Historical Markers
The 1902 Anthracite Coal Strike (Shenandoah) Historical Marker
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The 1902 Anthracite Coal Strike (Shenandoah)

Valleys of the Susquehanna


Marker Location:
Intersection of Centre and Emerich Streets, Shenandoah

Dedication Date:
October 25, 2002

Behind the Marker

Group photograph of men and boys standing along a hillside.
United Mine Workers of America, Anthracite Coal Strike of 1902.
As the months of the strike wore on, the workers remained steadfast, remembering the hard lessons of lost strikes and broken solidarity in the past.  Intense pressures, however, challenged their resolve to stay out of the mines, including homelessness, as companies evicted them; threats from armed men who guarded the bony piles, which strikers picked through for fuel; and hunger, as meager resources gave out.

The coal companies also distributed anti-UMWA propaganda to divide and conquer the ethnically diverse strikers: Who is going to take care of you? they asked.  "Who gives your friends and relatives good chambers? Are they your countrymen? No, all Irish. Do John Mitchell [and others] work for you? No, for themselves and their own class, the Irish... The men who own the mines and pay you are better friends to you than those who lied to you and are still lying. 

The relative peacefulness of the region ended on Wednesday, July 30, when some 5,000 strikers rioted as the deputy sheriff escorted three "scabs"-- nonunion miners from the Philadelphia and Reading's colliery hired by the coal operators to break the strike-- to Shenandoah's train station. When the deputy's brother tried to get ammunition to the station, the rioters beat him so severely that he later died from his injuries.

Pennsylvania governor markerWilliam Stone sent in the state national guard. Following the riot, the newspaper reported, "There was considerable discussion to-day as to who appealed to the Governor for the troops. There are said to be twenty names of business men attached to the appeal, but it is believed not one of them are residents of Shenandoah."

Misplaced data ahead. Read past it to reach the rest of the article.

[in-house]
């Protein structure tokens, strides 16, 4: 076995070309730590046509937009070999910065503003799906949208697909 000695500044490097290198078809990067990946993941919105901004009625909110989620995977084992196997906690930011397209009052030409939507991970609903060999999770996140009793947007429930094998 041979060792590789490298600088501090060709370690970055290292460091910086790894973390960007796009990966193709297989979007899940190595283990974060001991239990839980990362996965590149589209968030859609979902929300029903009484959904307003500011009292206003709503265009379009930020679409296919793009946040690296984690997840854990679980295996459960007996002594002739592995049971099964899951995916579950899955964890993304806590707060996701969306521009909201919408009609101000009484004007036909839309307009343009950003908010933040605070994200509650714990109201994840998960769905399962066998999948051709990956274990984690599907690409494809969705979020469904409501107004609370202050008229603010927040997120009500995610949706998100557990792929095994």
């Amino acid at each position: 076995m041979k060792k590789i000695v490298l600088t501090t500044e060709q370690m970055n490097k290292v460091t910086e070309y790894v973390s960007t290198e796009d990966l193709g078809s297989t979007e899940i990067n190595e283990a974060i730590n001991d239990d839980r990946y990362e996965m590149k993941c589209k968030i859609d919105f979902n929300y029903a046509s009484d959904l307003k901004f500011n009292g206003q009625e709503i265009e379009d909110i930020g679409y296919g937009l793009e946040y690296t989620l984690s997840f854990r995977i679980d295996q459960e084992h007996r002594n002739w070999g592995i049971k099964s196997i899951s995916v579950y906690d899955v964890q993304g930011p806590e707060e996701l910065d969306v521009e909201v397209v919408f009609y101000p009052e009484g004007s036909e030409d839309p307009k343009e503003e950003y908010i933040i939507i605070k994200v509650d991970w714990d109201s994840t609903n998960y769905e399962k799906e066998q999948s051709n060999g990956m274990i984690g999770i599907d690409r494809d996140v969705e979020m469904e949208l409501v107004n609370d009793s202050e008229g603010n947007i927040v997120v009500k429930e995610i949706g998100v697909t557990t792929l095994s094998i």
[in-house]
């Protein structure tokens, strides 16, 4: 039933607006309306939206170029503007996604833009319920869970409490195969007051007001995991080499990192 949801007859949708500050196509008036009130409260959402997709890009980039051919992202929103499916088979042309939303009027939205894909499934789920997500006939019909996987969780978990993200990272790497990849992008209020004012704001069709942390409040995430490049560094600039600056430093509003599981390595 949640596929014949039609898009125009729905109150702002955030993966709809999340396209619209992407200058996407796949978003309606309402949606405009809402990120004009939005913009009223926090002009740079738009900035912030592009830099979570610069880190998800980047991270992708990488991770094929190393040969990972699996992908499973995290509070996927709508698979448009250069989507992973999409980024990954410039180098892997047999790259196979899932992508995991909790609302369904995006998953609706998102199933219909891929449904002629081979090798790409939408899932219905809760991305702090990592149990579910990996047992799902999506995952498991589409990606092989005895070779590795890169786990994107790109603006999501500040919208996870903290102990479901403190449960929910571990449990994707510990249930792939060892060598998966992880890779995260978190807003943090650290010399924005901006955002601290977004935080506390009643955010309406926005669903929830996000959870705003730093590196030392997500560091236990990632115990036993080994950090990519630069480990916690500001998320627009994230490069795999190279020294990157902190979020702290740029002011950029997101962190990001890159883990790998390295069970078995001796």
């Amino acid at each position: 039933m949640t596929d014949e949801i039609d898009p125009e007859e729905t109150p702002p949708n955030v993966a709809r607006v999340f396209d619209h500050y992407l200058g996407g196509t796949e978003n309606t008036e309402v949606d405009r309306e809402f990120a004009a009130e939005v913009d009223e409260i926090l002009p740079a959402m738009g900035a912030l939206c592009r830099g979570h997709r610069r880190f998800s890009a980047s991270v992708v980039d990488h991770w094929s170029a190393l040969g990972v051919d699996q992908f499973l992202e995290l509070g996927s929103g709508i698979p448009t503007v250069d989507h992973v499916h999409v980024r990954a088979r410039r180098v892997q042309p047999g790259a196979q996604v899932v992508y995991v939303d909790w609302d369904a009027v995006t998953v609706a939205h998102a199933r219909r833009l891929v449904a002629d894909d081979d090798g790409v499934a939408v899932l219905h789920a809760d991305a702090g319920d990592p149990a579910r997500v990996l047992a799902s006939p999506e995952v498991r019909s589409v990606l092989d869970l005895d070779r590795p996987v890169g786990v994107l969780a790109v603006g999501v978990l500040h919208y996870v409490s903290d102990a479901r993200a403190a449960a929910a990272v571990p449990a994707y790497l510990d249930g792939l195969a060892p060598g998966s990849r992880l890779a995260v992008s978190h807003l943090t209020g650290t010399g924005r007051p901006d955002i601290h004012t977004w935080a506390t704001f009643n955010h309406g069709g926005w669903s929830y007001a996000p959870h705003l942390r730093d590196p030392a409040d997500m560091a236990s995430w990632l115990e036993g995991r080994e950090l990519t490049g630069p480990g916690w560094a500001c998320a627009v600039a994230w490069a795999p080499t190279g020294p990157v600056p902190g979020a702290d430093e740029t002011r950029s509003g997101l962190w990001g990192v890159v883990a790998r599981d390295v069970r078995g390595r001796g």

Group photograph of miners.
United Mine Workers of America. Anthracite Coal Strike of 1902
Three regiments arrived, set up camp, drilled, and rode through Shenandoah and nearby towns on horseback. A picture of violence was far from what trooper Stuart Culin described:

...[w]e entered the outskirts of the town, a long street lined with frame houses, in front of which were little groups of men with clean hands and faces, neatly dressed in black. These were the striking miners, Poles and Lithuanians. They were quiet and undemonstrative, but they watched us covertly, with an expression that seemed to but half conceal a sneer. With them were women, barefooted in calico dresses, some with babes at their breasts, half grown girls and swarms of young children that played about with absolute freedom and unconcern."

In the late 1800s, Pennsylvania governors had helped companies break strikes by sending troops at the owners' request. In 1902, however, the presence of the Pennsylvania National Guard had little impact. To end this strike, which threatened the nation's railroad industry, President Theodore Roosevelt called for a commission to investigate the interests of the union and companies. Once the Anthracite Strike Commission was formed, the workers returned to the mines and awaited its findings.

To learn more about the 1902 Anthracite Strike,  markerclick here.
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